death

ending / closure / transformation //

to start: yesterday i rewatched all of russian doll (don’t worry, i did also Go Outside), so you may want to turn around now if you don’t want to read any spoilers.

*

there is a moment in the sixth episode of russian doll - itself titled “reflection” - where nadia has brought alan to ruth to try and uncover the truth about alan’s first death. ruth tells them about a time when nadia’s mother shattered all the mirrors in the house. “why mirrors?” alan asks. ruth responds: “reflection. proof of existence. another pair of eyes. see, that’s why therapists are important. without them, we are very unreliable narrators of our own stories.”

it’s one of my favorite lines in the show, even though my own experiences in therapy have been something of a mixed bag, because i have felt like an unreliable narrator in my own life.

over the years, i’ve substituted many things for therapy: my incessant diary-keeping, my close friends, media in which i can see myself reflected.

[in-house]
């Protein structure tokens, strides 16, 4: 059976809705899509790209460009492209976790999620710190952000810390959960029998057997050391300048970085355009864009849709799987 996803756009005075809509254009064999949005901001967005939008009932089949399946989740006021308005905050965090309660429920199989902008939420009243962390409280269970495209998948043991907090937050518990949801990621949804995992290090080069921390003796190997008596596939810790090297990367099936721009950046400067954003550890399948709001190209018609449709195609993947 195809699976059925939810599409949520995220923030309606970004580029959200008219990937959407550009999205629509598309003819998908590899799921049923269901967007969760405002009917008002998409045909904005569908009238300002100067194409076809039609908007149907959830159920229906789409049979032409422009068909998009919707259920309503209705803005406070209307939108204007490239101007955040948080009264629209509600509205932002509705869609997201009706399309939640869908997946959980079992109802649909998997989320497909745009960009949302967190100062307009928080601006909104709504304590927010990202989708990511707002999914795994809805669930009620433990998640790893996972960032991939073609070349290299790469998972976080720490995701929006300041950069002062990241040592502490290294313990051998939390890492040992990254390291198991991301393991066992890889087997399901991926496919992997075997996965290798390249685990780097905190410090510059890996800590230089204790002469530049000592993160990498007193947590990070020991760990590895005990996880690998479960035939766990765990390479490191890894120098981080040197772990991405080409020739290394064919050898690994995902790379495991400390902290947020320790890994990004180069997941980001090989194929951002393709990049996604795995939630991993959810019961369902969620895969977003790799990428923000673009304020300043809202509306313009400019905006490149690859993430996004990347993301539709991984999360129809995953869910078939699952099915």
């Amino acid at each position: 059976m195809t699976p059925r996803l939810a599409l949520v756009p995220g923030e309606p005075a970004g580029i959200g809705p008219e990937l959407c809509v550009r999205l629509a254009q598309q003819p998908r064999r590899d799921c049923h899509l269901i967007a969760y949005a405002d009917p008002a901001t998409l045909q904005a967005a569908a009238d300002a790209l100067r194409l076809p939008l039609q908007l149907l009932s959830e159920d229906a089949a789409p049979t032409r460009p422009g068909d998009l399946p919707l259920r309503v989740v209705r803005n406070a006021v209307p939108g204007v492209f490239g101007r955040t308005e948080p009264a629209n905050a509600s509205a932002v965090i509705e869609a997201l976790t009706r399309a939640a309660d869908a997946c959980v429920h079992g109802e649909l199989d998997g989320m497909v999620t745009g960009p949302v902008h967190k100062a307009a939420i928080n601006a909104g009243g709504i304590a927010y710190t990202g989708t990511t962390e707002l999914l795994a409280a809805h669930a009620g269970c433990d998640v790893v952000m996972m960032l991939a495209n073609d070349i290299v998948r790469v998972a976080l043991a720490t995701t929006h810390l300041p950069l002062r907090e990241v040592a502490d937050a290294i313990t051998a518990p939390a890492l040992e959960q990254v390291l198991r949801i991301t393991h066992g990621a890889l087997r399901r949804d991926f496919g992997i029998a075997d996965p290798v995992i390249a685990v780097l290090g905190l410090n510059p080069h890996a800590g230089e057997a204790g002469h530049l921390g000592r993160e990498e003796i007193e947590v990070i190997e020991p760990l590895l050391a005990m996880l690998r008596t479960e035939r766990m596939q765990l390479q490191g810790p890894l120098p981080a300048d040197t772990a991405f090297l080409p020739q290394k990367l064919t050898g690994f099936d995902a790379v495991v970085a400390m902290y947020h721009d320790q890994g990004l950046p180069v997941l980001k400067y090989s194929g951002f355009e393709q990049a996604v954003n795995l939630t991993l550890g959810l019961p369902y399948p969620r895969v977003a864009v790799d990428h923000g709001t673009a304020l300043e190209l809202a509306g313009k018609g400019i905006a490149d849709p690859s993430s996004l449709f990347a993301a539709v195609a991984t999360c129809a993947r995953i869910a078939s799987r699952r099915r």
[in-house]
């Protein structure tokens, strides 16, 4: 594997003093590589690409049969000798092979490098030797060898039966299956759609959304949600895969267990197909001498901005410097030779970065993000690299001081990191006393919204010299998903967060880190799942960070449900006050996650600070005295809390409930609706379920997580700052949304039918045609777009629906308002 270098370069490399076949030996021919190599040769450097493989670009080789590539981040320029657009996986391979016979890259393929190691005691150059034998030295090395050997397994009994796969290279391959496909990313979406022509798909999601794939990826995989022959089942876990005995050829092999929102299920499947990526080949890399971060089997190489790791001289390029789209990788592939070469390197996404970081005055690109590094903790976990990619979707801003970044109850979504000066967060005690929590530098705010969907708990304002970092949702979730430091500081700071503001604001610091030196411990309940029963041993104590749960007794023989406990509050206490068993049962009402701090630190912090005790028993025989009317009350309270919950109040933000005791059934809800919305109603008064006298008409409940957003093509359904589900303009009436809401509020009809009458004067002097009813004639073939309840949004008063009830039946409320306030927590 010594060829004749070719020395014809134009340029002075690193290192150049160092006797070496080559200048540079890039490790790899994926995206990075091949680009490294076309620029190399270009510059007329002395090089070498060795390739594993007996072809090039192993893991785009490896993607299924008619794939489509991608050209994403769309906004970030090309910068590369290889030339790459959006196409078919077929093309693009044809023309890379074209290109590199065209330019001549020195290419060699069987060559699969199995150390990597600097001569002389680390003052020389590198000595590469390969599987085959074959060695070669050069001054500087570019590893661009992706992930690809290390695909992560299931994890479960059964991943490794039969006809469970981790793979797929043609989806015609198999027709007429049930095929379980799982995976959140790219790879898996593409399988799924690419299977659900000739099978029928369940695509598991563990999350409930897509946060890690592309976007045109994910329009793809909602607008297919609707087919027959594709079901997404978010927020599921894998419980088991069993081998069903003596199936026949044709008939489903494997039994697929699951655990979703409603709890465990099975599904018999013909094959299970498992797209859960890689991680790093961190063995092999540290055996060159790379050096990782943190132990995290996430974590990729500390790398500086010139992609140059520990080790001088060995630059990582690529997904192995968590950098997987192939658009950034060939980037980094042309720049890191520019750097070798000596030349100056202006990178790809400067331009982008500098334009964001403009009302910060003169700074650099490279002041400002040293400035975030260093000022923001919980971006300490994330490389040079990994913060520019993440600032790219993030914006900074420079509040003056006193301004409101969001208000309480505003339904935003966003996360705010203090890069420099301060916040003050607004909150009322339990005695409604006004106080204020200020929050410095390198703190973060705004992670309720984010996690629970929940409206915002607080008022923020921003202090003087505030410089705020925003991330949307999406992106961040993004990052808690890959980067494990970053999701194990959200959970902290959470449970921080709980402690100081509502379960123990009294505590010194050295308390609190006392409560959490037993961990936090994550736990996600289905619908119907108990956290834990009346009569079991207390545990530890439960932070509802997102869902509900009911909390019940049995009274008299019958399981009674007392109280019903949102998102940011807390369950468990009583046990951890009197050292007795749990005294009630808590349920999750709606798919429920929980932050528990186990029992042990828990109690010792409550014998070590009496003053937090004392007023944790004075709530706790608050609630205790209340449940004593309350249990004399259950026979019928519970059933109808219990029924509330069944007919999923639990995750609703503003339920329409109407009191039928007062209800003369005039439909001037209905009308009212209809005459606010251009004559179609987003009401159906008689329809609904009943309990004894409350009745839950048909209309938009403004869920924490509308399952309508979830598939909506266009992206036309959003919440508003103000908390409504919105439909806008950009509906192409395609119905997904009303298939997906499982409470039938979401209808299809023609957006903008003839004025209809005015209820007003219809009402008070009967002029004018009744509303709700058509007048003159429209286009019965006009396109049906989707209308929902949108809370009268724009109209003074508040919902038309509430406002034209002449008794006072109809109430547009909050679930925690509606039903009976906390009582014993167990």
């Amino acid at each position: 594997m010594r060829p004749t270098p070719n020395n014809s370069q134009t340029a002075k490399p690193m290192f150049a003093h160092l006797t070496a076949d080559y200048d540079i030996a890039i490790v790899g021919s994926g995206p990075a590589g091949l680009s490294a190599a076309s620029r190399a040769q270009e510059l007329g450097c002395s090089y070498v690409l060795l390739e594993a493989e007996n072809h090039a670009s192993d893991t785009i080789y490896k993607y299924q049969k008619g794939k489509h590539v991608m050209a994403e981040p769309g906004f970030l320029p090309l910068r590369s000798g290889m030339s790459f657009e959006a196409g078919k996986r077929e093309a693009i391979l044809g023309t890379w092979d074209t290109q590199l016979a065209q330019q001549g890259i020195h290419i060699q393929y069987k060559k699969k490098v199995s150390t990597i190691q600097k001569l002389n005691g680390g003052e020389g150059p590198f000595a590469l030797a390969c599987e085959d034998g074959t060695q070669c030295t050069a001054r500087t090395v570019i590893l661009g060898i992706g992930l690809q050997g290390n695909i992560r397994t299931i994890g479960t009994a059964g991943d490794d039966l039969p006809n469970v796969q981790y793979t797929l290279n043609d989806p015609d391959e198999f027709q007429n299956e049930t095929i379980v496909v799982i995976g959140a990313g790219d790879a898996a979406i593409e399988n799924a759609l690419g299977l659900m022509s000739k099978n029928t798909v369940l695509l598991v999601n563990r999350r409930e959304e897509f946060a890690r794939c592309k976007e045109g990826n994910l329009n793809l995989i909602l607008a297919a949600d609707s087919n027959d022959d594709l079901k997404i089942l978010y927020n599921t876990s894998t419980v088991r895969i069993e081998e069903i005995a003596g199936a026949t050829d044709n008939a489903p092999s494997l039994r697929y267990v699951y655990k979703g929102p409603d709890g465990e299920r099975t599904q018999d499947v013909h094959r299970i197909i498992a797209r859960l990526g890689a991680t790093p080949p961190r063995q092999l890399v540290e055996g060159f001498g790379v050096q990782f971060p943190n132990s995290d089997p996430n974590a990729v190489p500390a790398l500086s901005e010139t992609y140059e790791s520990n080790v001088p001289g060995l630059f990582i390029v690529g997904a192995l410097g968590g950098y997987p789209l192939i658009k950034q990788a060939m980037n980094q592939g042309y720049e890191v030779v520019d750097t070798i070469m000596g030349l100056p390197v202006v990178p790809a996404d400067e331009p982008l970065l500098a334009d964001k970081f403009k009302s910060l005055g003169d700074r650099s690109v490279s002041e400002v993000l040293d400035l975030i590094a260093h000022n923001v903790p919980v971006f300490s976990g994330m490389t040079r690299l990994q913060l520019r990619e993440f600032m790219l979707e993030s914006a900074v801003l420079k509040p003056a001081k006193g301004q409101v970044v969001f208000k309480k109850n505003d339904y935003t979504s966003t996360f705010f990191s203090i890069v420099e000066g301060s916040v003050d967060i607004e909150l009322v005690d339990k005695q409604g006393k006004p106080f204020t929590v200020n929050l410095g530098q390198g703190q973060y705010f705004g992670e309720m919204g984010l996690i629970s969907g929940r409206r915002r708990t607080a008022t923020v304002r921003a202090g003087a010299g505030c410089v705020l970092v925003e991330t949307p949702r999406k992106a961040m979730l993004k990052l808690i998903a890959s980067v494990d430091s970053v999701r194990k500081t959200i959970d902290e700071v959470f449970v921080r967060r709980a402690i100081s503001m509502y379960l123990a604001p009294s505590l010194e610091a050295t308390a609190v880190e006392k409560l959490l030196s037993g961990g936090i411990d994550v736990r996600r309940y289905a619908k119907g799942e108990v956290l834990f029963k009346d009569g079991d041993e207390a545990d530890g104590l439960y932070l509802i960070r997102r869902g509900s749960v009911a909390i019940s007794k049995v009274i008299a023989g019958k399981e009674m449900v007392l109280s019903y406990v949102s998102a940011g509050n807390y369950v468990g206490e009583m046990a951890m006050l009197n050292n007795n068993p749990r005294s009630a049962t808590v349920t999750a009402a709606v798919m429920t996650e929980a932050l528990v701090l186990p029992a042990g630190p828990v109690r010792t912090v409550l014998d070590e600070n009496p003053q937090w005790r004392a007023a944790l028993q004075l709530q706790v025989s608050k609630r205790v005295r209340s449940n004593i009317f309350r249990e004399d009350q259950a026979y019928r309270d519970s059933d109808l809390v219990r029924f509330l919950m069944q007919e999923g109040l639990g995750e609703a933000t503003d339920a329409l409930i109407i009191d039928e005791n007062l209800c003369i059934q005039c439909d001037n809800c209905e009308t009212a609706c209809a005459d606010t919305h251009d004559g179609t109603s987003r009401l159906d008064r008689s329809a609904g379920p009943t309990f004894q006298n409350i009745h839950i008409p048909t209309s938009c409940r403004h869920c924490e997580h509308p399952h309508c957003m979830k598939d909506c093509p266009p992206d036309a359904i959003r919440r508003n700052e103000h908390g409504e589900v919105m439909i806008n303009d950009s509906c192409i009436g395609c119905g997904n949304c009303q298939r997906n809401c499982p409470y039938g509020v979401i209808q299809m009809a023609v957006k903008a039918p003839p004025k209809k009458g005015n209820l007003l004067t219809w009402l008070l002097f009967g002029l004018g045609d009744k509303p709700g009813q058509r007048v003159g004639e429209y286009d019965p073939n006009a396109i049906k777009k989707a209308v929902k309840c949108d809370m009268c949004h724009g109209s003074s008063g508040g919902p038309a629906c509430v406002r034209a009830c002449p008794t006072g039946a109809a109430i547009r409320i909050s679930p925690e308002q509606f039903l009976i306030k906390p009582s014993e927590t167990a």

perhaps it goes without saying at this point, but: of course i see myself reflected in nadia. we have different traumas, of course, and i learned to lean on my community sooner than she did, but still, it’s there. (though i will say that she pulls off curly bangs better than i ever did.)

at the end of the seventh episode, called “the way out”, nadia starts coughing up blood and pulls a shard of mirror out of her mouth as her ex’s daughter says, “she’s still inside you.” we then see nadia’s mother smashing the mirrors, stopped only by the sight of her daughter. when we switch back to the present, to nadia’s dying body, her child self asks her: “are you ready to let her die?”

each of nadia’s deaths has brought her closer to closure, but she must - to use the words of the rabbi from earlier in the show - face the abyss of her trauma in order to move on with her life.

she must die in order to be reborn.

i’ve written about death twice before, and each time i have mentioned the violence and difficulty of transformation. russian doll simply makes the metaphor of the card literal: something must die in order for growth to occur. this week, darlings, let’s consider what we need to confront and then let go.

*

this week’s deck: the wooden tarot
this week’s crystal: smoky quartz
this week’s flowers: as i’ve said before, i have an embarrassing number of dead roses decorating my apartment